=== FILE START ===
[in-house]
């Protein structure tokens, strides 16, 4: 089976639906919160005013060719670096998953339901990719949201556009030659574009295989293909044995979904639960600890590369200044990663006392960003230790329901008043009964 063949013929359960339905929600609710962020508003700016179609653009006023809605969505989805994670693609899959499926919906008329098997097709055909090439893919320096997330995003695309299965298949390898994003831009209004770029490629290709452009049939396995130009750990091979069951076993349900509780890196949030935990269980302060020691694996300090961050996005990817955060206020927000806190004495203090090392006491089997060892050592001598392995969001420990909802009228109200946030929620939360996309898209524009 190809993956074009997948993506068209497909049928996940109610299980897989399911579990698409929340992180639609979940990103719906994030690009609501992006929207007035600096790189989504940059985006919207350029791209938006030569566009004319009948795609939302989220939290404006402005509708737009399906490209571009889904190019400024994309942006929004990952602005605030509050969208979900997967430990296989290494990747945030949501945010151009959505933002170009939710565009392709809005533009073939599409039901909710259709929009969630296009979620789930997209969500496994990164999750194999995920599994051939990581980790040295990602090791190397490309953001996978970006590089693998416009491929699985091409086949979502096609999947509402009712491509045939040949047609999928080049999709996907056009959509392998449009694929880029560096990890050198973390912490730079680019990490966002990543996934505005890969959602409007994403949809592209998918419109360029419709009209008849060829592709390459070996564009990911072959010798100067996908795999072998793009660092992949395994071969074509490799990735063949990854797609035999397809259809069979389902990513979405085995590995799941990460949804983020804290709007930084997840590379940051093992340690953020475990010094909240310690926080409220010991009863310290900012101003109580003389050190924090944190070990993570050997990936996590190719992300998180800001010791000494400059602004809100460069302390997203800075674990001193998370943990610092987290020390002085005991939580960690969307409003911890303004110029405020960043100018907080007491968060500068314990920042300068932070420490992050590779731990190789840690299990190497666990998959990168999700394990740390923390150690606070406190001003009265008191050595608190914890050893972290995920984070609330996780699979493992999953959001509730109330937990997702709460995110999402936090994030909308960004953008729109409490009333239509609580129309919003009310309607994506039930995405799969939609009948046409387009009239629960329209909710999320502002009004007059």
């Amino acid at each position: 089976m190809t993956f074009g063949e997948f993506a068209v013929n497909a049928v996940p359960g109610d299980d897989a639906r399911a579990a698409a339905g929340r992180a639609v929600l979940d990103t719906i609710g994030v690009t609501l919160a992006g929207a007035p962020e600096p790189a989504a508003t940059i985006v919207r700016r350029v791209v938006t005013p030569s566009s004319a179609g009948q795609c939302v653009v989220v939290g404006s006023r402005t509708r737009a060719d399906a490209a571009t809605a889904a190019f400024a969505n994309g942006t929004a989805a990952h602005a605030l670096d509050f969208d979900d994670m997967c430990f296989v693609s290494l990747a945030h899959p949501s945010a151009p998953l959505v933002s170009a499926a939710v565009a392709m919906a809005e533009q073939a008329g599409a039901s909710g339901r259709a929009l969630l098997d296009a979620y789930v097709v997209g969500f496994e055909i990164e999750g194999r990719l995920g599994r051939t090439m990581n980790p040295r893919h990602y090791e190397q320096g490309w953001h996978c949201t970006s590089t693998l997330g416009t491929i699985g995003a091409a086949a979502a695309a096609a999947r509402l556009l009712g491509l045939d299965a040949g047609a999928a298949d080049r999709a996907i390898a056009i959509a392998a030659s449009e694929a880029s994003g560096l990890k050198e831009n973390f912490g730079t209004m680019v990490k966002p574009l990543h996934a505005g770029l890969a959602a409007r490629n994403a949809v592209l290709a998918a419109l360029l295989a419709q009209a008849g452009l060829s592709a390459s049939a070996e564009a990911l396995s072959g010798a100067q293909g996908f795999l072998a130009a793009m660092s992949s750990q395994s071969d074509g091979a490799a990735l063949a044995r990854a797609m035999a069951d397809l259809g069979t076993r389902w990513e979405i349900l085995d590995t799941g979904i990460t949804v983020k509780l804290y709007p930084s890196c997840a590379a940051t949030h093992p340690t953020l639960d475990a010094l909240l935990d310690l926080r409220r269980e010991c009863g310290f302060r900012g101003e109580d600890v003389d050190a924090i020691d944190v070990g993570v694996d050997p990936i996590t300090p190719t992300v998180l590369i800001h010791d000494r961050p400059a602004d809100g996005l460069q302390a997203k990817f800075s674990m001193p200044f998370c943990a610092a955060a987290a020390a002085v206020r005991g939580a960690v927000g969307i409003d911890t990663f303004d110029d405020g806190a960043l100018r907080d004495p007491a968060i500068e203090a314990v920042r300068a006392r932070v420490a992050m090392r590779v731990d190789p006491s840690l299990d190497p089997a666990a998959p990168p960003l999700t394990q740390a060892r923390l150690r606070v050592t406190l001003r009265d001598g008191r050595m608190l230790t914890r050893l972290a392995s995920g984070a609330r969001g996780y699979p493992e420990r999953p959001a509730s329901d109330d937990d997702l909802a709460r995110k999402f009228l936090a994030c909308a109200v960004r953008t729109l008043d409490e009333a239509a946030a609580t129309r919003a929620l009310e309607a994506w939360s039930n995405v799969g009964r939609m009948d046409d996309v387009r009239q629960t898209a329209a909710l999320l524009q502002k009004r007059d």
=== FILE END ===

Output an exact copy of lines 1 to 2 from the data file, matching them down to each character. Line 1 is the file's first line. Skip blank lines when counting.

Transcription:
[in-house]
């Protein structure tokens, strides 16, 4: 089976639906919160005013060719670096998953339901990719949201556009030659574009295989293909044995979904639960600890590369200044990663006392960003230790329901008043009964 063949013929359960339905929600609710962020508003700016179609653009006023809605969505989805994670693609899959499926919906008329098997097709055909090439893919320096997330995003695309299965298949390898994003831009209004770029490629290709452009049939396995130009750990091979069951076993349900509780890196949030935990269980302060020691694996300090961050996005990817955060206020927000806190004495203090090392006491089997060892050592001598392995969001420990909802009228109200946030929620939360996309898209524009 190809993956074009997948993506068209497909049928996940109610299980897989399911579990698409929340992180639609979940990103719906994030690009609501992006929207007035600096790189989504940059985006919207350029791209938006030569566009004319009948795609939302989220939290404006402005509708737009399906490209571009889904190019400024994309942006929004990952602005605030509050969208979900997967430990296989290494990747945030949501945010151009959505933002170009939710565009392709809005533009073939599409039901909710259709929009969630296009979620789930997209969500496994990164999750194999995920599994051939990581980790040295990602090791190397490309953001996978970006590089693998416009491929699985091409086949979502096609999947509402009712491509045939040949047609999928080049999709996907056009959509392998449009694929880029560096990890050198973390912490730079680019990490966002990543996934505005890969959602409007994403949809592209998918419109360029419709009209008849060829592709390459070996564009990911072959010798100067996908795999072998793009660092992949395994071969074509490799990735063949990854797609035999397809259809069979389902990513979405085995590995799941990460949804983020804290709007930084997840590379940051093992340690953020475990010094909240310690926080409220010991009863310290900012101003109580003389050190924090944190070990993570050997990936996590190719992300998180800001010791000494400059602004809100460069302390997203800075674990001193998370943990610092987290020390002085005991939580960690969307409003911890303004110029405020960043100018907080007491968060500068314990920042300068932070420490992050590779731990190789840690299990190497666990998959990168999700394990740390923390150690606070406190001003009265008191050595608190914890050893972290995920984070609330996780699979493992999953959001509730109330937990997702709460995110999402936090994030909308960004953008729109409490009333239509609580129309919003009310309607994506039930995405799969939609009948046409387009009239629960329209909710999320502002009004007059």